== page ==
I haven’t read the book yet, but here is my predictions:

                    To conspiracy theorist aficionados I think a certain kind of logic goes “If this is what’s declassified, it must be the tip of the iceburg.” And they would expect to find more and larger successful conspiracies.

                    In my mind I go to “I don’t doubt that clandestine interests may WANT to accomplish intricate conspiracies, I just predict to find a history of bungled, hubristic ad-hoc activities lacking any coherent ends, with a history of changing goals and failure.”

                    Time to test my hypothesis!


                    1. Thanks, someone else also recently introduced me to Dr. Kendrick and I’m really impressed.

                      I just finished his book The Great Cholesterol Con. It’s a great primer on how pharmaceutical companies deceive the medical profession (and citizens) without breaking the law.


              2. Oh, and by the way – I’ve seen you comment on nutrition related issues. I can heartily recommend Diet Cults, by Matt Firzgerald on the topic.


  29. This is from a german blog, deepl translated:

    M. Püschel says:
    October 17, 2021 at 3:53 pm
    It is not a decline of civilization, but its normalization.
    Two and a half trillion barrels of oil have been burned in the last 150 years, if gas and coal are converted to oil. That’s another 750 billion people converted to human labor, working through from age 15 to age 70. Without vacation, or holidays. A crazy energy orgy, and the essential part of it took place in the last 50 years. There are supposed to be people who think that was normal.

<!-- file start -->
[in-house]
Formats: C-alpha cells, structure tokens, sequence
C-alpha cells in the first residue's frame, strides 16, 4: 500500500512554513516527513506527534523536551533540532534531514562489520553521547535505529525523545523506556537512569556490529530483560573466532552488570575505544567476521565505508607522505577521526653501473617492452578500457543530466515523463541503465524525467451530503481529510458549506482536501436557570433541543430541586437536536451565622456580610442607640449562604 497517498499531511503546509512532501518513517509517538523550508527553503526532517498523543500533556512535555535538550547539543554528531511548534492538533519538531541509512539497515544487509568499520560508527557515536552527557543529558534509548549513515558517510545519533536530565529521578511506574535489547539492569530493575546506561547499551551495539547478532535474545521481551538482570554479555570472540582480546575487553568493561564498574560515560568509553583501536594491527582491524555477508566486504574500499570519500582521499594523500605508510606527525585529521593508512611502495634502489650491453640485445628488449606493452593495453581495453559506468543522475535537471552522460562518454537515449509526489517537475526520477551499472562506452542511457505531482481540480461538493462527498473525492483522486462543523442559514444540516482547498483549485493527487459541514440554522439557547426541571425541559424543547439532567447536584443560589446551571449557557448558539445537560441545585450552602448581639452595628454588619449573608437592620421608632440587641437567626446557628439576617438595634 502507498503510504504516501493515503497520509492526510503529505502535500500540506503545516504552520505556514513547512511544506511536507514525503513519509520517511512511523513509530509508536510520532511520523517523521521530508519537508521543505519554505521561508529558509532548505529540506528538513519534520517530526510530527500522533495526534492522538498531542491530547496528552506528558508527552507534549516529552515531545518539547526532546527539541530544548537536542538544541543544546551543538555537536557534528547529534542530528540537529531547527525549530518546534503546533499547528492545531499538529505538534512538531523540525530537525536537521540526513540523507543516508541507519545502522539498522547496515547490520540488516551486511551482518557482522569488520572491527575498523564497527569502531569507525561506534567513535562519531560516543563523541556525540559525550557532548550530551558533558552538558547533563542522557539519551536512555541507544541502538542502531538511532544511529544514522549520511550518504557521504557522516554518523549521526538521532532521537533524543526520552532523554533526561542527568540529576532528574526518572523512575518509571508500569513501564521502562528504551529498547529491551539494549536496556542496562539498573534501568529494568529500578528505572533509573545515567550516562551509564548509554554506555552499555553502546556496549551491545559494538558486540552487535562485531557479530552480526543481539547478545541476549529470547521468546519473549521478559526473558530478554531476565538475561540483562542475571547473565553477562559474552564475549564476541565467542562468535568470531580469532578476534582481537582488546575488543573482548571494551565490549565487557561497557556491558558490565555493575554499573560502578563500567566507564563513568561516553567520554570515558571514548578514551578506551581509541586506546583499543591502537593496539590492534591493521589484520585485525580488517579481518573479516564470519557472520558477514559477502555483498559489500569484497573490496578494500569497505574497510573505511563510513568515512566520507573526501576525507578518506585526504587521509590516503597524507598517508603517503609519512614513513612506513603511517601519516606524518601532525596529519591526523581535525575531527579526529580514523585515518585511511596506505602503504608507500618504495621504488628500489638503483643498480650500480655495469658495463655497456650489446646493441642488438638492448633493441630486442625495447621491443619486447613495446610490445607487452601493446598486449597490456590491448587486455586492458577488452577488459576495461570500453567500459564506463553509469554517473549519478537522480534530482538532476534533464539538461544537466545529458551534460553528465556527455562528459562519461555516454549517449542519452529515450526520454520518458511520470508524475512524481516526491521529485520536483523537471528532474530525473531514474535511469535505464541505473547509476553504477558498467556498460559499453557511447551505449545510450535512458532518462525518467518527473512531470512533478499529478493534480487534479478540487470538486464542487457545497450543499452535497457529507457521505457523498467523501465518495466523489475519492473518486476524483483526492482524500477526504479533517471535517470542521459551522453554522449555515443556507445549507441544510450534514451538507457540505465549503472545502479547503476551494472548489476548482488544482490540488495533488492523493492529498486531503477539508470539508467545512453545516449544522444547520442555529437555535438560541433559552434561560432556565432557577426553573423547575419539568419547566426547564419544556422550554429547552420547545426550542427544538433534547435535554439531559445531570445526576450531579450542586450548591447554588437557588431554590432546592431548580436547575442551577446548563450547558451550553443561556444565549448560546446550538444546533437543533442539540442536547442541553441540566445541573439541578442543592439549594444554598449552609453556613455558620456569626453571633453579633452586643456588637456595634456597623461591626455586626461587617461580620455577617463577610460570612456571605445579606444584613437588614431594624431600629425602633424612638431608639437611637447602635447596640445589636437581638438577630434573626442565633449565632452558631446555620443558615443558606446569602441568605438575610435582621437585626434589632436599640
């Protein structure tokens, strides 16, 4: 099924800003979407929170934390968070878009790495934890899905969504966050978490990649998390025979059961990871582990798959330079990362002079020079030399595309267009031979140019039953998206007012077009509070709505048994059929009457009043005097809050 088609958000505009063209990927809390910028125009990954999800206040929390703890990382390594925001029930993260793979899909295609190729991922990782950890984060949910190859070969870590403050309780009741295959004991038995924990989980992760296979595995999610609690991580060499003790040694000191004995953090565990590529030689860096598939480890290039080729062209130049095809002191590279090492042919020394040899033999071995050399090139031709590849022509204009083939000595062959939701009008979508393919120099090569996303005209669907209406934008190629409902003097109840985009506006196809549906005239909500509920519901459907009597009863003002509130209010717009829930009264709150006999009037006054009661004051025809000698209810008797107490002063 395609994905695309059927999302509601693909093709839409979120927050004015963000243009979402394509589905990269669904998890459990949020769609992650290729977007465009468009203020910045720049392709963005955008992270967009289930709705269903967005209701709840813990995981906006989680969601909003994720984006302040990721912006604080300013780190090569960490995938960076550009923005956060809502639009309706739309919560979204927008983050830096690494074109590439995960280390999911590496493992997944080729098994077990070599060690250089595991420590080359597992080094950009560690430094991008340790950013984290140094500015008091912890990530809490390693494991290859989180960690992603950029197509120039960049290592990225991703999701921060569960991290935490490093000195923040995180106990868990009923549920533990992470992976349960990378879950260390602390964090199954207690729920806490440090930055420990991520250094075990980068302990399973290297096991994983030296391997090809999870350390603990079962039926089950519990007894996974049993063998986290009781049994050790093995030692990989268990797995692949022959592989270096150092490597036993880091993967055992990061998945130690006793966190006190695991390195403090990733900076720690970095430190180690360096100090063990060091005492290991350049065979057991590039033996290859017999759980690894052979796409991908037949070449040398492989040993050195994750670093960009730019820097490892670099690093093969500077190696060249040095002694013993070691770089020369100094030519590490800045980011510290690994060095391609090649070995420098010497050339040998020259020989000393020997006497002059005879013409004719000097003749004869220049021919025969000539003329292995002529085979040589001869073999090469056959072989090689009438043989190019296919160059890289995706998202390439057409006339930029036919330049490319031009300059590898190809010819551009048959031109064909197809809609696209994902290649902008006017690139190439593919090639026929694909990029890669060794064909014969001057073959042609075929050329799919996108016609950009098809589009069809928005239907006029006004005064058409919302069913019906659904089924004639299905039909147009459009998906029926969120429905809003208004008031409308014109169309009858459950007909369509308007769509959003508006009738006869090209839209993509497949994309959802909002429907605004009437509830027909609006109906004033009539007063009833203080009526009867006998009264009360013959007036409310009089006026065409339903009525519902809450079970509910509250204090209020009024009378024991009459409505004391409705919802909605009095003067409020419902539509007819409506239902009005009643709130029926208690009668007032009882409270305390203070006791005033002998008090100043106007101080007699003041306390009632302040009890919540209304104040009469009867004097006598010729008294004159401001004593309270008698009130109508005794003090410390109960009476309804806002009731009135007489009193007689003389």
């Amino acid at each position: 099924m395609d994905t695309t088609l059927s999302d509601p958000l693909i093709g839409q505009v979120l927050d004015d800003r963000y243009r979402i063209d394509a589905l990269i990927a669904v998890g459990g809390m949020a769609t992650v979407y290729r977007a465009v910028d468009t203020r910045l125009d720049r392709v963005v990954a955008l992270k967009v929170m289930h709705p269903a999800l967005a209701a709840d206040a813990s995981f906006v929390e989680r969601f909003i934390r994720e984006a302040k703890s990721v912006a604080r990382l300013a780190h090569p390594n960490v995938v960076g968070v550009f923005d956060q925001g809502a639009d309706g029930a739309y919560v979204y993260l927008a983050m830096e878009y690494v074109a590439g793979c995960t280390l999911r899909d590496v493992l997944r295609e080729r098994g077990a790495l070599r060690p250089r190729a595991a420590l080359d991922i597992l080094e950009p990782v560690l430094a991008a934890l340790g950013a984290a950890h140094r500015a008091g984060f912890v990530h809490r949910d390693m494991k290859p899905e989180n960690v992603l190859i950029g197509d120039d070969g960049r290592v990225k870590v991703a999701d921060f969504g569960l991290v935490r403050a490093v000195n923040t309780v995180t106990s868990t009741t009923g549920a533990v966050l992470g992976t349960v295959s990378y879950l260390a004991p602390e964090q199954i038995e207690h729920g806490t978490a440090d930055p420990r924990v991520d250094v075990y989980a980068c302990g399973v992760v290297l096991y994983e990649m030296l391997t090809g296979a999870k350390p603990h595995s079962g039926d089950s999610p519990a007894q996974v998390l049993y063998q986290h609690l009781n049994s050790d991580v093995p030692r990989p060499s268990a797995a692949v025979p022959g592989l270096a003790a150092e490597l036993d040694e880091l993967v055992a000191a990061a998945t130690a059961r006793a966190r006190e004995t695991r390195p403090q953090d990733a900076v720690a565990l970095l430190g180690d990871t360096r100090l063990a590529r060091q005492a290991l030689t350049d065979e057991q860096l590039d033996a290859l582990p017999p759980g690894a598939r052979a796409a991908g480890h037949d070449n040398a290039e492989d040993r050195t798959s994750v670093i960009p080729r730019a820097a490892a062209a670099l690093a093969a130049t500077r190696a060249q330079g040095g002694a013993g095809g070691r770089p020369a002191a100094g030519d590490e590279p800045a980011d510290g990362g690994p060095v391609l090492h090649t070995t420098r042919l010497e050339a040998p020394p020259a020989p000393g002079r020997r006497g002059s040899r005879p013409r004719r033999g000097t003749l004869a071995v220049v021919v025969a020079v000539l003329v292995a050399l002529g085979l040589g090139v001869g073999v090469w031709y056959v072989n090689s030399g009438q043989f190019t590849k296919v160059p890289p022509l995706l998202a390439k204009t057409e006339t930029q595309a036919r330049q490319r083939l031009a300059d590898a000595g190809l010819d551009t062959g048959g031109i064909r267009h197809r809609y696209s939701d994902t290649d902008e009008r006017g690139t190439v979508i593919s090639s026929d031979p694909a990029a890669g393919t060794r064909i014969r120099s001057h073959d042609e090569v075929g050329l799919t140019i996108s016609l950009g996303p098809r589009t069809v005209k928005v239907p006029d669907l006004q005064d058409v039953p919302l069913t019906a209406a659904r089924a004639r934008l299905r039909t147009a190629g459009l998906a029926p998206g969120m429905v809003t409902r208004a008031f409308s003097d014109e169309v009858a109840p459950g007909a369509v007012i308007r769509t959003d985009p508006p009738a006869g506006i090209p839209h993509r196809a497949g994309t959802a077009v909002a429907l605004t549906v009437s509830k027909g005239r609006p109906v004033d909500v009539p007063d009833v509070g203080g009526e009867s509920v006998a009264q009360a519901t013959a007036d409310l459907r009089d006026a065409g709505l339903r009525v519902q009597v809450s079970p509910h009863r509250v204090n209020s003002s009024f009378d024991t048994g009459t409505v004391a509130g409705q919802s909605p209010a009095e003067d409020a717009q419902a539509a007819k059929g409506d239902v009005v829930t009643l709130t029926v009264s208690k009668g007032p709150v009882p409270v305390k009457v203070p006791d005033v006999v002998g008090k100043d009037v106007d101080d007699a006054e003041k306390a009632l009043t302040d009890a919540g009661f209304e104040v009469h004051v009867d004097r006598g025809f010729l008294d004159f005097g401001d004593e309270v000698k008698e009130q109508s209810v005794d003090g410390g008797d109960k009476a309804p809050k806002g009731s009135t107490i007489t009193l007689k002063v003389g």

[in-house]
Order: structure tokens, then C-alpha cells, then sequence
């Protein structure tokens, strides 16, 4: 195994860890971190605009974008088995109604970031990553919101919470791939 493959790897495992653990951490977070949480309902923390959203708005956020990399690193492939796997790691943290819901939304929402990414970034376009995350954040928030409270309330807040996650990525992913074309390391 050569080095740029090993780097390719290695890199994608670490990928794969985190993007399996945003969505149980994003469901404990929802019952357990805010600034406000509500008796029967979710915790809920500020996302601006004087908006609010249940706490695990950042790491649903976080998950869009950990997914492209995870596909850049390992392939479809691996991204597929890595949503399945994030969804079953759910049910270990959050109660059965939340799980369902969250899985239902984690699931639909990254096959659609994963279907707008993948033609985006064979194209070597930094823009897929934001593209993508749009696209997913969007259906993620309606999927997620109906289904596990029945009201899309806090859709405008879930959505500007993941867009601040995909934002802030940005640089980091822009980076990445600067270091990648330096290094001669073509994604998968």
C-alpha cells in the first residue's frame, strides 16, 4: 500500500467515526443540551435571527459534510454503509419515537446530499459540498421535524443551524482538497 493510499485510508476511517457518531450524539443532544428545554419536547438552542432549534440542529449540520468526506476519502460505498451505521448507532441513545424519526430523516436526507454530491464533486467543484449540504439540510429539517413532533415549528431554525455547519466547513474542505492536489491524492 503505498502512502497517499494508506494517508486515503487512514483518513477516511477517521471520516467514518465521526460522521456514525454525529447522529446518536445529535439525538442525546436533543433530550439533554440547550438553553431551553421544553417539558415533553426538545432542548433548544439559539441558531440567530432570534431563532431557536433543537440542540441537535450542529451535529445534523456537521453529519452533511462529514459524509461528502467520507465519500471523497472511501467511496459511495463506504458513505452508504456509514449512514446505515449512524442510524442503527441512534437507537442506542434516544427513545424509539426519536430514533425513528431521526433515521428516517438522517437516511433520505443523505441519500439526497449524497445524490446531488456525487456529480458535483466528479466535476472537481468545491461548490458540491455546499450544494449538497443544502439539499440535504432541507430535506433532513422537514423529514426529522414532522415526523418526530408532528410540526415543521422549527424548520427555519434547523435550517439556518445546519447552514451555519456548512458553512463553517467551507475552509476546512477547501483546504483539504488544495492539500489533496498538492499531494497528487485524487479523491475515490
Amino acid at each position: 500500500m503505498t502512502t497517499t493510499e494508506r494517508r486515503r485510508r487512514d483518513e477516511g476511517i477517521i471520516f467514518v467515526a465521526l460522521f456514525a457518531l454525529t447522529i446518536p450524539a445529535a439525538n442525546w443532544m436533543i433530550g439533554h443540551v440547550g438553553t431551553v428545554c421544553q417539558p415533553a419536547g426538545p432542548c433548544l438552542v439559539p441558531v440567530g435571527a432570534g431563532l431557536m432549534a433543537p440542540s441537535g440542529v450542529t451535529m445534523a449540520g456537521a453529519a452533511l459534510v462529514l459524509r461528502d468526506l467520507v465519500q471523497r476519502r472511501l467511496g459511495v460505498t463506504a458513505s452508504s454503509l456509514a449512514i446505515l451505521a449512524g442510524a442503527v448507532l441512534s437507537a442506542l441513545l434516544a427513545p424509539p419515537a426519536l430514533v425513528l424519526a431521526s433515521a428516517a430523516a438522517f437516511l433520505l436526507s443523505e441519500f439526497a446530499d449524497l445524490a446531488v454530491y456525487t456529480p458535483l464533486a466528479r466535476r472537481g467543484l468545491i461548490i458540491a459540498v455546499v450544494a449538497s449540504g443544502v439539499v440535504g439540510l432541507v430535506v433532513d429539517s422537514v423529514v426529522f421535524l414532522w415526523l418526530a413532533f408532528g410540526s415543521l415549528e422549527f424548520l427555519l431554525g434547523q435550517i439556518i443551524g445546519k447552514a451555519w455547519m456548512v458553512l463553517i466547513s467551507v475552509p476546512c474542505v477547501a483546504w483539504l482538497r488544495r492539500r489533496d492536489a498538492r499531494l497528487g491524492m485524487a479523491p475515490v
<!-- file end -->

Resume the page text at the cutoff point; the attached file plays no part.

Well, that’s over now.
    We are now entering the electrical middle ages, or have already done so to some extent, if I look at the consensus that has been decreed. I’m pretty sure that the elites will win, and the masses will let themselves be put to sleep almost silently in Germany. There will be much more resistance from our neighbors in Italy and France, but he will fail if he doesn’t manage to get enough military potential on his side, which I assume he will.
    When that happens, it will be exciting again, because then the elites will fight each other. That will be the time to do some justice, but not too much of it.
    People like Zuckerberg will not make it either, because they have made themselves vulnerable. Their social network censorship orgies will come back like a boomerang, and they will be charged with anti-democracy blah blah and expropriated. They’re just too rich not to do that.
    But who am I telling – I’m sure everyone here has read the Ugo Bardi blog.
    The new feudal system with digital mass control will ultimately not last long. Maybe a hundred years, but hardly longer, because it depends on the availability of digital devices.

    For the “dropouts”, or better “switchers” among you, I have a simple tip: do something with horses 🙂 That has a future. And somehow that’s the good news.
    The future will be a pony farm.

    Translated with http://www.DeepL.com/Translator (free version)

    Liked by 1 person

    1. Thanks, el mar. I translated the comments (using the right click tool “Translate to English” in my browser) and was impressed by the clarity and utility of some of them. My favorite comments, both from Patrick, are:

      “Therefore, the question remains: where do you want to go?